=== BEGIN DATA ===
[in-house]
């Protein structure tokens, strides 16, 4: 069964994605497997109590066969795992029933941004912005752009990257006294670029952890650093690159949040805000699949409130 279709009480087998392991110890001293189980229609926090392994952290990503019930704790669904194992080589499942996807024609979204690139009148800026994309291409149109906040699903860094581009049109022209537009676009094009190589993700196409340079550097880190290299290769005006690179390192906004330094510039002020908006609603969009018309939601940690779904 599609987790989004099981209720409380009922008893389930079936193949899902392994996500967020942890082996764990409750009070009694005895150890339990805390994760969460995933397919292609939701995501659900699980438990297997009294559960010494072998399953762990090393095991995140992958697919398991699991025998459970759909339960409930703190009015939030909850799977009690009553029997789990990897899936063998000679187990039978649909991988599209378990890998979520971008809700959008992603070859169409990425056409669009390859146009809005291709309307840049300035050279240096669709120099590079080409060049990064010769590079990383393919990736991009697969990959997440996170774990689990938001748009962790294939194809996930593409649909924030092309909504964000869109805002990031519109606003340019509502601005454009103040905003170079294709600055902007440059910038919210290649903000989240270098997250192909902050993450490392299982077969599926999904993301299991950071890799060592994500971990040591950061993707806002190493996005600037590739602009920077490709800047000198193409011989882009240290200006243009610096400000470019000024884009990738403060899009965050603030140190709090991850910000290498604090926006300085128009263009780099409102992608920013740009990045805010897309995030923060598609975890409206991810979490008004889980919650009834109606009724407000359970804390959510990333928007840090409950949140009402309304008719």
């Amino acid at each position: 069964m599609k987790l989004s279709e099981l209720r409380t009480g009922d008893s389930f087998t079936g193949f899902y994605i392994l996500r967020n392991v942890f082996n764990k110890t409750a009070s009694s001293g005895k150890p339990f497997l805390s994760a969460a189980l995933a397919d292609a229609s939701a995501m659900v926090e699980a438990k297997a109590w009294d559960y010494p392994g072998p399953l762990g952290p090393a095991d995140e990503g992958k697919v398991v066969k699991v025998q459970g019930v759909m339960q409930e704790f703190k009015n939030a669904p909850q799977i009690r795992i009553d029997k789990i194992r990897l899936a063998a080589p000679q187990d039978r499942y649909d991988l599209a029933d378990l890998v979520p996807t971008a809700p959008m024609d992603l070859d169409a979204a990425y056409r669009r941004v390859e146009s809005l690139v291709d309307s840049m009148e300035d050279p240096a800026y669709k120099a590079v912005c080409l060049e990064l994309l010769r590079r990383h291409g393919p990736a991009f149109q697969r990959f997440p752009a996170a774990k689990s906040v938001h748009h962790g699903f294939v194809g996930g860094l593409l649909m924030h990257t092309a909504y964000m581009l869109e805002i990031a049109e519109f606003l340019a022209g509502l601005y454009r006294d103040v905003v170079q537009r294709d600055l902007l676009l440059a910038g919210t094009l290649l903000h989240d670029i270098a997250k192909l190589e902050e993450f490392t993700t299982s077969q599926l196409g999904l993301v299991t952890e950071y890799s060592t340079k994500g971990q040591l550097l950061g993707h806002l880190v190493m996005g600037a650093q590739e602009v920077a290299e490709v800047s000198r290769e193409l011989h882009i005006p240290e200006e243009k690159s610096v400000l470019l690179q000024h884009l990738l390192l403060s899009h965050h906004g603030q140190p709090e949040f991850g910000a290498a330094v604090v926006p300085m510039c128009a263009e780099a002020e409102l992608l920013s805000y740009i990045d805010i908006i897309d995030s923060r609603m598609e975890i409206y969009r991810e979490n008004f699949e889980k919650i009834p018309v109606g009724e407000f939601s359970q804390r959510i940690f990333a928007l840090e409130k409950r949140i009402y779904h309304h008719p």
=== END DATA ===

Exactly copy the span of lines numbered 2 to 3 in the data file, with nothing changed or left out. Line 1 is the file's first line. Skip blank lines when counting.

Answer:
């Protein structure tokens, strides 16, 4: 069964994605497997109590066969795992029933941004912005752009990257006294670029952890650093690159949040805000699949409130 279709009480087998392991110890001293189980229609926090392994952290990503019930704790669904194992080589499942996807024609979204690139009148800026994309291409149109906040699903860094581009049109022209537009676009094009190589993700196409340079550097880190290299290769005006690179390192906004330094510039002020908006609603969009018309939601940690779904 599609987790989004099981209720409380009922008893389930079936193949899902392994996500967020942890082996764990409750009070009694005895150890339990805390994760969460995933397919292609939701995501659900699980438990297997009294559960010494072998399953762990090393095991995140992958697919398991699991025998459970759909339960409930703190009015939030909850799977009690009553029997789990990897899936063998000679187990039978649909991988599209378990890998979520971008809700959008992603070859169409990425056409669009390859146009809005291709309307840049300035050279240096669709120099590079080409060049990064010769590079990383393919990736991009697969990959997440996170774990689990938001748009962790294939194809996930593409649909924030092309909504964000869109805002990031519109606003340019509502601005454009103040905003170079294709600055902007440059910038919210290649903000989240270098997250192909902050993450490392299982077969599926999904993301299991950071890799060592994500971990040591950061993707806002190493996005600037590739602009920077490709800047000198193409011989882009240290200006243009610096400000470019000024884009990738403060899009965050603030140190709090991850910000290498604090926006300085128009263009780099409102992608920013740009990045805010897309995030923060598609975890409206991810979490008004889980919650009834109606009724407000359970804390959510990333928007840090409950949140009402309304008719």
């Amino acid at each position: 069964m599609k987790l989004s279709e099981l209720r409380t009480g009922d008893s389930f087998t079936g193949f899902y994605i392994l996500r967020n392991v942890f082996n764990k110890t409750a009070s009694s001293g005895k150890p339990f497997l805390s994760a969460a189980l995933a397919d292609a229609s939701a995501m659900v926090e699980a438990k297997a109590w009294d559960y010494p392994g072998p399953l762990g952290p090393a095991d995140e990503g992958k697919v398991v066969k699991v025998q459970g019930v759909m339960q409930e704790f703190k009015n939030a669904p909850q799977i009690r795992i009553d029997k789990i194992r990897l899936a063998a080589p000679q187990d039978r499942y649909d991988l599209a029933d378990l890998v979520p996807t971008a809700p959008m024609d992603l070859d169409a979204a990425y056409r669009r941004v390859e146009s809005l690139v291709d309307s840049m009148e300035d050279p240096a800026y669709k120099a590079v912005c080409l060049e990064l994309l010769r590079r990383h291409g393919p990736a991009f149109q697969r990959f997440p752009a996170a774990k689990s906040v938001h748009h962790g699903f294939v194809g996930g860094l593409l649909m924030h990257t092309a909504y964000m581009l869109e805002i990031a049109e519109f606003l340019a022209g509502l601005y454009r006294d103040v905003v170079q537009r294709d600055l902007l676009l440059a910038g919210t094009l290649l903000h989240d670029i270098a997250k192909l190589e902050e993450f490392t993700t299982s077969q599926l196409g999904l993301v299991t952890e950071y890799s060592t340079k994500g971990q040591l550097l950061g993707h806002l880190v190493m996005g600037a650093q590739e602009v920077a290299e490709v800047s000198r290769e193409l011989h882009i005006p240290e200006e243009k690159s610096v400000l470019l690179q000024h884009l990738l390192l403060s899009h965050h906004g603030q140190p709090e949040f991850g910000a290498a330094v604090v926006p300085m510039c128009a263009e780099a002020e409102l992608l920013s805000y740009i990045d805010i908006i897309d995030s923060r609603m598609e975890i409206y969009r991810e979490n008004f699949e889980k919650i009834p018309v109606g009724e407000f939601s359970q804390r959510i940690f990333a928007l840090e409130k409950r949140i009402y779904h309304h008719p």